Master Gives Tips for Amateurs to Enjoy Noh
Many Noh costumes and masks were made in the 16th and 17th centuries and have been handed down very carefully to modern times. Authentic gold threads hand-woven into the fabric in medieval times still sparkles on the stage today. The wooden masks show different facial expressions depending on which subtle angles they are viewed from. Craftsmen at the time infused their spirits into the works of art and the spirits over 500 years ago can be felt even today. It is like traveling in time! It is almost the same experience as when you look at the Mona Lisa at the Louvre, or look up at the ceiling paintings of the Sistine Chapel. As an aside, the Muromachi Period when Noh performance is said to have come about was between the 14th and 16th centuries, the same period in which Michelangelo played an active part in the European art scene.
The way that Noh performers move is distinctive. Performers wear traditional white socks called tabi and take short, sliding steps. They move horizontally instead of vertically. This movement is called mai, which is different from the up-and-down movements of dancing. The ballroom dances of the West often use sliding steps, too. Isn’t it interesting to discover the common movements between Noh and ballroom dancing, despite all the differences?
When you focus on one little thing while seeing Noh, you will come up with your own way to enjoy the performance, which Otoshige Sakai says is good. Picking up one lovely element out of Noh’s minimal expressions will expand your imagination and creativity. “Noh can be interpreted however you imagine. It’s up to you and your imagination,” said Otoshige Sakai.
Point 3: Feel Noh, instead of trying to understand it.
This last point might be the most challenging for us. We are exposed to so much information every day and are all busy. We are constantly doing something. And, we are trained to view things logically, and we spend so much energy on rational ways of thinking. Feeling nature or listening to your internal voice, therefore, might not be easy, and feeling Noh may sound complicated. But, when you go to an art exhibition or music concert, would you go try to analyze it or think rationally about it? I guess a few people would do so. But many people go there to experience beauty or have fun through excellent paintings and music. You can apply the same attitude to Noh. Without logically evaluating the performance, you can just feel something without an obvious reason.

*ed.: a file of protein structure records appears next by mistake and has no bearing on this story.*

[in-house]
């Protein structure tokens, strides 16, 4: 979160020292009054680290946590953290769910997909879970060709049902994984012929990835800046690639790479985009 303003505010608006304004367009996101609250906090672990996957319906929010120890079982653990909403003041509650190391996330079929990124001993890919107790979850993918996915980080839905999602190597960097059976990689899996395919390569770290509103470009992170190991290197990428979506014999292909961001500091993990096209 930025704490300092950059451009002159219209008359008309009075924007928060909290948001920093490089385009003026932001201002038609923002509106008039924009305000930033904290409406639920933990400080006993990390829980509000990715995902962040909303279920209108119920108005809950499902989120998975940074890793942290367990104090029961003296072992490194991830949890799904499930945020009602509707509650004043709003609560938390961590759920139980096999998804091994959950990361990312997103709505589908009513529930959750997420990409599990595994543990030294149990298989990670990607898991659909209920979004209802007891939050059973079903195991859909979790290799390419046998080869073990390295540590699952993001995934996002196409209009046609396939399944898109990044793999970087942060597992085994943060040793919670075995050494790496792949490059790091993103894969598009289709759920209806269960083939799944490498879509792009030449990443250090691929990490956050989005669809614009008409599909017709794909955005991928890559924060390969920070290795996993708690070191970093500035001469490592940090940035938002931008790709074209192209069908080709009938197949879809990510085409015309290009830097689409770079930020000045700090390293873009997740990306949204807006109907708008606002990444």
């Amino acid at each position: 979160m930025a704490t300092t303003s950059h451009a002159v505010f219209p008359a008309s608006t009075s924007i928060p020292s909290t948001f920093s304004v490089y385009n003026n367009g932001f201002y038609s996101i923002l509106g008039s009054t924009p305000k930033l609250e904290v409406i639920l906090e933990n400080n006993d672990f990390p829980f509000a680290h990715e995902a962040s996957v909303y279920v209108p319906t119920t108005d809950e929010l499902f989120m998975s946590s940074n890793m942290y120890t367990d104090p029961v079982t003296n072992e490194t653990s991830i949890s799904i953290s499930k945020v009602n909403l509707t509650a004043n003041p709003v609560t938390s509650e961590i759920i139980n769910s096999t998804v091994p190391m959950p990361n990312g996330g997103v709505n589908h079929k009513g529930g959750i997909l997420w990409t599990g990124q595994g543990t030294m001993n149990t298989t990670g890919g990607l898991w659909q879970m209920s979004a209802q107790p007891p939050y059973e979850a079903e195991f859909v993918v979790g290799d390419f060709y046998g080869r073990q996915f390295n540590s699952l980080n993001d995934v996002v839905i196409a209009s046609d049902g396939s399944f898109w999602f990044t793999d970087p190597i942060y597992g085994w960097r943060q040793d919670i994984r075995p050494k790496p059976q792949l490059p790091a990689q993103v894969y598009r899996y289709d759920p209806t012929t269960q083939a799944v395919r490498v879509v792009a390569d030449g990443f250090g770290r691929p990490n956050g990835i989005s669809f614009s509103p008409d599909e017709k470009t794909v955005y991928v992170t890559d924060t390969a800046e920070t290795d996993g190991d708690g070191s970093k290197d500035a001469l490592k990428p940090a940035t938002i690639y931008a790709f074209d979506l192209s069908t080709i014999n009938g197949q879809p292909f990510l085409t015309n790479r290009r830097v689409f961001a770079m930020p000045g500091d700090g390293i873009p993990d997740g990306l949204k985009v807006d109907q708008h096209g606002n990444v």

So many feelings and emotions are condensed into Noh’s minimal expressions. Noh performers are trained to express abundant feelings in a compressed movement. You don’t have to understand the emotions, but just feel it. This approach will help you to enjoy Noh more.
“The audience is free to use their hearts not their brains to truly appreciate Noh. Therefore, relax and try not to think too much when you go to see a Noh performance,” said Otoshige Sakai. You would instead experience non-verbal communications with the performers on the stage. If you compare a Noh theater to a museum or concert hall, it may no longer feel like a lofty art, but something more accessible.
Let’s go back to the original question: Why is Noh considered difficult? It may be because you are trying to understand Noh literally rather than as an abstract art form. This is a modern approach born from today’s world. If you try to feel eternal human spirit more freely, there will no longer be a correct or incorrect way of appreciation. See Noh simply. You are at liberty to exercise your mind and converse with Noh’s spirit in any way you’d like.